1. Transportation

Pasco seeks to make rural roads safer for bicyclists

DADE CITY — Upgrading the narrow roads around San Antonio that attract scores of weekend bicyclists could cost as much as $37 million.

Or adding warning signs and flashers and whacking road-side vegetation to improve sight lines could total less than $100,000.

Last week, the Metropolitan Planning Organization — county commissioners and elected city officials sitting as the transportation board — agreed the less costly alternatives are the place to begin.

"It's something to at least start to make it more evident that 'Hey, they're on site here,''' said Dade City Mayor Camille Hernandez.

The rural roads, like Bellamy Brothers Boulevard and Prospect, Curley, St. Joe, Lake Iola and Blanton roads, are popular among bicyclists for the changing terrains and scenic vistas.

"It's a tremendous amount of fun,'' said Lance Smith, cycling enthusiast and Zephyrhills City Council member. "The hills are what everybody's there for.''

But the narrow, hilly roads, blind spots, speeding motorists and bicyclists who sometimes ride more than two abreast make for a dangerous combination.

In 2016, Joseph Neal Hancock, 57, a well-known hobby cyclist and citrus grove owner, died after he was struck from behind while riding his bicycle on Lake Iola Road. The driver, also eastbound, crested a hill and didn't see Hancock, troopers said at the time.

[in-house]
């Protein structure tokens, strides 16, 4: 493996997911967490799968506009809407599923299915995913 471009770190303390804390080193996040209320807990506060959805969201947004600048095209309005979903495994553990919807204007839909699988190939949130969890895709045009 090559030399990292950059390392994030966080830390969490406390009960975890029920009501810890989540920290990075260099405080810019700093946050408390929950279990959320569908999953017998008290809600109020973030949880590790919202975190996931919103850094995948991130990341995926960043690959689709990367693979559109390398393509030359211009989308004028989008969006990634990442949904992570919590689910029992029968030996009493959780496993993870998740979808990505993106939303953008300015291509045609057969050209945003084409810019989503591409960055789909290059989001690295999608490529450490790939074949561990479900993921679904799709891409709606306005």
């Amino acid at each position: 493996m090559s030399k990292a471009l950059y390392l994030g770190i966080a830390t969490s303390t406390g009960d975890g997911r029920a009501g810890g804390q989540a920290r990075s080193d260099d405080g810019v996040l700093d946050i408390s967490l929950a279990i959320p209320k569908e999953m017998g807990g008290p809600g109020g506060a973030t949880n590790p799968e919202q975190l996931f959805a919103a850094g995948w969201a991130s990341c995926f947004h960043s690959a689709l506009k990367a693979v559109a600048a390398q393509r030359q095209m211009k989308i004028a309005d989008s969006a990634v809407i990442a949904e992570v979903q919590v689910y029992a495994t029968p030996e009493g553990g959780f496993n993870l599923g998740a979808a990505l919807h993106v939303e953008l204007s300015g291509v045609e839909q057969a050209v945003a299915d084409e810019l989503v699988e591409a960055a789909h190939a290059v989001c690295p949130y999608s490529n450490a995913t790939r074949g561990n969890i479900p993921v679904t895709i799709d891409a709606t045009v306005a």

The death helped galvanize the need for safety improvements in the area, and last week the MPO learned the results of a safety study conducted by AECOM of Tampa.

Among the findings:

• Three pedestrians were killed and 20 more were injured within the study area in a four-year period ending in 2016.

• Nine bicyclists were injured and one (Hancock) died.

• Resurfacing portions of 14 roads could cost more than $8 million;

• Widening and adding shoulders to 21 roads carried a price tag of $37.4 million.

• Adding five safety flashers, six signs at blind spots and clearing vegetation from four locations had an expense of $99,000.

The study also recommended the county seek a state Department of Transportation grant to finance so-called high visibility enforcement by law enforcement officers.

"It's all publicized. There's no gotcha,'' said Paul Kurtz of AECOM.

Commissioner Ron Oakley wondered if the county should encourage use of its bike trails to curb the number of road cyclists. But the hilly terrain attracts high-performance athletes in training, said Hernandez.

"They're going to ride anyway,'' said Hernandez. "At the very least, we can try to make it as safe as we can.''

Contact C.T. Bowen at or (813) 435-7306. Follow @CTBowen2

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